Carve off as much of the fat as you deem necessary (some like a fattier meat and others not so much). Then, slice the beef against the grain and place the pieces into a baking dish. Pour the half cup of drippings over the chopped and screwed sliced meat and then cover the entire brisket in barbecue sauce. The type of sauce is your choice, but I found that using a sweeter sauce (I went with Stubbs sweet mesquite because I didn't want to attempt making a sauce my first go 'round and it worked beautifully) was a real crowd pleaser, eliciting responses like, "This tastes like meat candy." I also think the added sugar caramelized nicely during the meat's second pass through the oven.

brisket-done.jpg
Photo by Jeff Balke
Meat candy all done and ready to serve.
Cover the baking dish in tin foil and place back in the oven at the same temperature for one hour after which, you can turn the oven down to its lowest setting to keep the brisket warm until you are ready to serve. 

The key step in the process that turns this from average baked brisket into delicious "meat candy" is the the addition of the sauce. Instead of trying to mimic the smokiness from a grill I didn't have, the barbecue sauce gave it a wonderful flavor that complemented the spice rub and kept everyone so distracted with how good it was, no one had time to ponder "real" barbecue.

brisket-burger.jpg
Photo by Jeff Balke
The Brisket Burger!
I like to have mine on a bun with some pickles and a little mayo. Fellow EOW contributor Lauren Marmaduke discovered yet another application she calls the "brisket burger," essentially piling brisket on top of a grilled burger (pictured). I'm sure both options will bring groans from meat purists, but, as I said, this is not for purists. This is just a good way to make brisket (and give yourself the meat sweats) when you don't have all the tools available to do it the traditional way. And, I can tell you from experience, people love it. Each time I've made this brisket, the entire baking dish was picked clean before anyone could say "leftovers."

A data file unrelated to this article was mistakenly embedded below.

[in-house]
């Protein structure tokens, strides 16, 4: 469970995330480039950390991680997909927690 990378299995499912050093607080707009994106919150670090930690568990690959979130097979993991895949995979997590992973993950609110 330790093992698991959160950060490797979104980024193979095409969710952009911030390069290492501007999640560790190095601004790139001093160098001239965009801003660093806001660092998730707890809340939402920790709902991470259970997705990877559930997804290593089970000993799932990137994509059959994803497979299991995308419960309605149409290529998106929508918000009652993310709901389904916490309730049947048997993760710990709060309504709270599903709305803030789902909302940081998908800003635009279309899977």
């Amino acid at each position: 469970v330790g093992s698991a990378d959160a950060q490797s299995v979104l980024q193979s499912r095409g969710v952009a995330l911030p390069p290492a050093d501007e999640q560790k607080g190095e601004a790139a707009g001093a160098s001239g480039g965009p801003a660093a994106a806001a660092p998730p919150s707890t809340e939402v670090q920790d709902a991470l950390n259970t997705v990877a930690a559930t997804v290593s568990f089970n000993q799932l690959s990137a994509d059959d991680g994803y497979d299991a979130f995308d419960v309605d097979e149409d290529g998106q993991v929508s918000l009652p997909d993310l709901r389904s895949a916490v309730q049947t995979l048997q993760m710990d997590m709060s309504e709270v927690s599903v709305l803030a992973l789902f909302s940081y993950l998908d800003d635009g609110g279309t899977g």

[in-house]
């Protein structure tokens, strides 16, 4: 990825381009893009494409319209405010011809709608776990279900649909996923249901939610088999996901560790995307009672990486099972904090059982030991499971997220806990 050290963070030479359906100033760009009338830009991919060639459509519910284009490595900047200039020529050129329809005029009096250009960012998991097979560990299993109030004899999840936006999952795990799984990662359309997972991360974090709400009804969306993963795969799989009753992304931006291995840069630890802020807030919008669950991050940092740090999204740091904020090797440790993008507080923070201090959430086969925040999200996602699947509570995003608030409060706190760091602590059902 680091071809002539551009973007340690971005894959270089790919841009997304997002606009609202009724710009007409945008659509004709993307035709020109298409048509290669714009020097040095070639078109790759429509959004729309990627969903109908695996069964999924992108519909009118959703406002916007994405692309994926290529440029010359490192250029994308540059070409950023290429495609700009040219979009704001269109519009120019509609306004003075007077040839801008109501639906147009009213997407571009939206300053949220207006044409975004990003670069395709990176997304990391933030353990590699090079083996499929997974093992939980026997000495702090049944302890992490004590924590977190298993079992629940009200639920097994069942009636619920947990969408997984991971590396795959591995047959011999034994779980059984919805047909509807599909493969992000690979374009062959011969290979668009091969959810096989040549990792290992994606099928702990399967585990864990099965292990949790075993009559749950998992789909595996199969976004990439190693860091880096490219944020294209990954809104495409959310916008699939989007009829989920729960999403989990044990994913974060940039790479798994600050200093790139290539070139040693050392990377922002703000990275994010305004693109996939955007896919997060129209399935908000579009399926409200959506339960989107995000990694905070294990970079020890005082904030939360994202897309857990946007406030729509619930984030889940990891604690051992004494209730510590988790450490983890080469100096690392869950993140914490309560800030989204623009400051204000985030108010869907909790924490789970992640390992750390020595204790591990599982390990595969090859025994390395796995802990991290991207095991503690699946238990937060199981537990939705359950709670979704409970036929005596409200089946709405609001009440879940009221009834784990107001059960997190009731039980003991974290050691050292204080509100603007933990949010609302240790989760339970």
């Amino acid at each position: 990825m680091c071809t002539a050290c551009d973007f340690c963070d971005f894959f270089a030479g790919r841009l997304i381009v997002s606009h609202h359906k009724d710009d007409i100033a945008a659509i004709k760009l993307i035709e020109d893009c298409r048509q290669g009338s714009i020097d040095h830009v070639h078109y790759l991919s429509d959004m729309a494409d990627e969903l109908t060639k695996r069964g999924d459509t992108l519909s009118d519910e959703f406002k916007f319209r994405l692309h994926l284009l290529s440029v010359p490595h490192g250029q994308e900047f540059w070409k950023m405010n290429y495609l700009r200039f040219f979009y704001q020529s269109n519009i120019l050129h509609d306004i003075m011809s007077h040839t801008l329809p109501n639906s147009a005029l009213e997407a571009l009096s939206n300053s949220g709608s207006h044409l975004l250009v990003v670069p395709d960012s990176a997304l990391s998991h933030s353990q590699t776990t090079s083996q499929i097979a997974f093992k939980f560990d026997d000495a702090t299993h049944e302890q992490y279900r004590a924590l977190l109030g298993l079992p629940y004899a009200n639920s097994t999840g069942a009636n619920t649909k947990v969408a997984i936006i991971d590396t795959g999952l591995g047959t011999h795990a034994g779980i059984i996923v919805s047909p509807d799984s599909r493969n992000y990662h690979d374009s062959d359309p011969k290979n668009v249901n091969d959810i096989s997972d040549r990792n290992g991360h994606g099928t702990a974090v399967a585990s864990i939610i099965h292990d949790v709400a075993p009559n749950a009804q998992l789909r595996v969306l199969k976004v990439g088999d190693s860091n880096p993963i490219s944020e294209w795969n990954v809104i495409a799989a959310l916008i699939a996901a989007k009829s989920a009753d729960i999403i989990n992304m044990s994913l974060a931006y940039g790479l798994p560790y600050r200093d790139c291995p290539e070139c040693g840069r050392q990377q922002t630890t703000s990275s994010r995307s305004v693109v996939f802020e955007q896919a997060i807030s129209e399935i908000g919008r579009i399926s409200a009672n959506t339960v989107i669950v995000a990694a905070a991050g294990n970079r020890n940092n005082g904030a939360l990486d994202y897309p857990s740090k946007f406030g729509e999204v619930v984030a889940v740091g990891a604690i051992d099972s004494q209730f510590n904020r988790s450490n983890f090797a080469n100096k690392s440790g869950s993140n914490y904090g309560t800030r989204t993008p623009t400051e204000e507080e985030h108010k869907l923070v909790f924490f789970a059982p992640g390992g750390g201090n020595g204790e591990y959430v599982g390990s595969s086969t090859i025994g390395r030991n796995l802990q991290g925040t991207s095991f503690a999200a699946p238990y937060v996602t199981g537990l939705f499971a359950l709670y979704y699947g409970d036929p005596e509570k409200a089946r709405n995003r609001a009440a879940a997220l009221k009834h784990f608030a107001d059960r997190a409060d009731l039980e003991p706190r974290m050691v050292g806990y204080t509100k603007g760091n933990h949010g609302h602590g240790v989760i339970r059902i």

Follow Eating Our Words on Facebook and on Twitter @EatingOurWords
My Voice Nation Help
12 comments
Brittanie Shey
Brittanie Shey

Jeff, I tried this today (Saturday). Seasoned the brisket last night, let it sit in the fridge overnight, popped it in the oven this morning. We just took it out to slice it and add the Q sauce, and it already tastes fantastic. Not sure I can wait another hour.

Oh yeah, we got a $40 12-lb brisket at Randall's for $25 with our shopper card.

FattyFatBastard
FattyFatBastard

I'm not doing brisket this way, but my friend just showed me a great steak recipe from the oven that'd rival anything from the grill. 

Salt and Pepper the Steak (and any other seasoning) JUST prior to placing in oven.  Place steak on cooling rack on a cookie sheet in oven at 275 for 20 min. (This allows heat to get underneath.)  Then sear in very hot cast iron skillet for 2 minutes a side. Rest with a pat of butter and loosely cover in tinfoil for 5-10 minutes and enjoy. This gives you a med. Rare cook all the way through.

Fay
Fay

My brisket is a hybrid.  Do all the seasoning stuff as mentioned.  Put on grill for about 4 hours. Transfer to over and cook at 200 for 4 hours.  Tender but still has that bbq crust on the outside.

Texmex01
Texmex01

Um sir, please pull over and relinquish your man card, you obviously do not need it anymore.....

Eric Henao
Eric Henao

Nice, I'll have to give this one a try. BTW - where do you get your nails done? Picture 3…

Albert Nurick
Albert Nurick

Baked brisket can be delicious, but it's not BBQ.  Jeff, you're now on probation.  One more slip and we ship you to the SEC.

Brittanie Shey
Brittanie Shey

So. Yeah. I've basically had meat sweats all weekend. I couldn't find the Stubb's Q sauce you recommended so I bought Stubb's Honey Pecan instead and ZOMG. Meatlicious.

Jeff
Jeff

If I had a grill or access to one, that is how I'd do mine as well. Hell, if I had the ability, I'd just get a smoker, but living in an apartment often creates these sorts of issues, which is how I came up with this in the first place.

Wyatt
Wyatt

Man card sounds like some kind of gay thing, not that there's anything wrong with that

Bruce R
Bruce R

A man card is only needed in borderline cases.  Kind of like being carded when you're 21.

Jeff
Jeff

Ask my girlfriend. :)

Now Trending

From the Vault

 

Loading...